Abusing Password reset functionality to steal user data (Part–2)

29 / Sep / 2015 by Abhinav Mishra 0 comments

In continuation to my last blog about possible attacks on a password reset functionality, this part of the same series will look into below two implementations:

• Email sent with a temporary password or current password
• Secret questions asked and then given the option to reset the password

I will mention possible issues which might occur with each of these implementations and how an attacker can make use of such vulnerability to hack an account. So, let’s start with the first:

Email sent with a temporary password or current password:

You must have seen various applications over the internet which uses this type of password reset. The process is:

• User clicks on the button of “Forgot Password” or a similar button and is sent to a page where he needs to select the account or provide the associated email address.
• Once the user provides the email address or username, the application checks if the account is valid or not.
• Finally, the application sends the password in clear text over an email to the user.

In this whole process, the core idea is that the application relies on the security of the email system and this is the catch. What if:

• The user’s email has got hacked and now the attacker is trying to get access to his/her bank account.
• The email which the user uses does not provide proper security and is vulnerable to hacks.
• The email account is accessed over HTTP, and hence the traffic between the email account and the user’s browser is vulnerable to Man In The Middle Attack.

Considering the above cases, it is not the best advisable method for implementing the password reset functionality. Let’s take an example and see the possibilities:

John is a regular user of an e-commerce website (www.bad-ecom.com) and loves to shop. Unfortunately, long back when he registered on the website he used a poor email service provider. But due to long usage, he is not willing to create a new account as all his older orders are there with the old account only.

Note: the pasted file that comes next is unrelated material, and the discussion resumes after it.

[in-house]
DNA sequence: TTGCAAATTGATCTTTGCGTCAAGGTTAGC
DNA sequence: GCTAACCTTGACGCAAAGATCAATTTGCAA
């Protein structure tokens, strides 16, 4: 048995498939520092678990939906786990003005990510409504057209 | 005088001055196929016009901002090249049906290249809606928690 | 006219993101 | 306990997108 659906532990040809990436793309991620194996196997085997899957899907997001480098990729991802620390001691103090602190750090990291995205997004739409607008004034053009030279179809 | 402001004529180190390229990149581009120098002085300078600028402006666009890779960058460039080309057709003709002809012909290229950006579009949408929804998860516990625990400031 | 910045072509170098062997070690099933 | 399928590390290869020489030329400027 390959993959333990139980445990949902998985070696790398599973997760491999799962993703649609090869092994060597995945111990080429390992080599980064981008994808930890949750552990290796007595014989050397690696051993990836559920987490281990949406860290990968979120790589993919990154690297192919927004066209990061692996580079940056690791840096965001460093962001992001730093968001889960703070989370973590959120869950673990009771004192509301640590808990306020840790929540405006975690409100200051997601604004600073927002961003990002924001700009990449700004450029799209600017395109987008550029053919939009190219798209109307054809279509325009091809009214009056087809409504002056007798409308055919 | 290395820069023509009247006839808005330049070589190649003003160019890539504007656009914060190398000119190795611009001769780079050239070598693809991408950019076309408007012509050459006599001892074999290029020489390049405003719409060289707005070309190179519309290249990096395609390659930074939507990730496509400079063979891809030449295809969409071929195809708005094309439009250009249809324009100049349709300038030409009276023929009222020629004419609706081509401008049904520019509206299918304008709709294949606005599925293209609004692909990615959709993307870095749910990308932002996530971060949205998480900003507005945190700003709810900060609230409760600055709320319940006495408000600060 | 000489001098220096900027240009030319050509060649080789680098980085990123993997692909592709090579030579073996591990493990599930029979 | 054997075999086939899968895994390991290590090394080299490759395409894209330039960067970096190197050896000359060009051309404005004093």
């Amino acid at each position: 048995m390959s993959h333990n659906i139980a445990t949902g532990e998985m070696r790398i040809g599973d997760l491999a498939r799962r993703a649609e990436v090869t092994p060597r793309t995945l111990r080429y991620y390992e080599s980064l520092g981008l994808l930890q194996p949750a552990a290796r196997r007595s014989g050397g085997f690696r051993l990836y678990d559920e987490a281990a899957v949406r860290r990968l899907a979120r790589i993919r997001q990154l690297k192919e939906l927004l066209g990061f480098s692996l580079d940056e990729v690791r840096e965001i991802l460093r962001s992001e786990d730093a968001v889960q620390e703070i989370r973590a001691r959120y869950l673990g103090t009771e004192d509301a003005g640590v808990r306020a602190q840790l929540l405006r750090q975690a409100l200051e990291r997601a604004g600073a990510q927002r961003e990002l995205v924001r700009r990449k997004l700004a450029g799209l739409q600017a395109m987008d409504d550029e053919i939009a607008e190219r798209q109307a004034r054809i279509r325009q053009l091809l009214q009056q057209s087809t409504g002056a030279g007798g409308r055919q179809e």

Paul lives next door and is always hunting for opportunities to hack John. One day, Paul was able to guess the password of John’s WiFi network and started to sniff all the traffic. But unfortunately, everything was encrypted, all the major websites that John access are over HTTPS. To his surprise, there was one website which was working on HTTP and this was the bad email provider for John. Now, Paul got access to John’s email account but could not find anything in the email, apart from emails of www.bad-ecom.com.

So he then decided to reset the password of bad-ecom application and was able to get access to John’s account on bad-ecom as he got the clear text password over the hacked email. The logical issue is that the bad-ecom application is relying on the email to be secure enough. It might come to your mind that if the email gets hacked then all the methods of password reset can be hacked, but I will explain the best method of implementing this in my next part of the blog.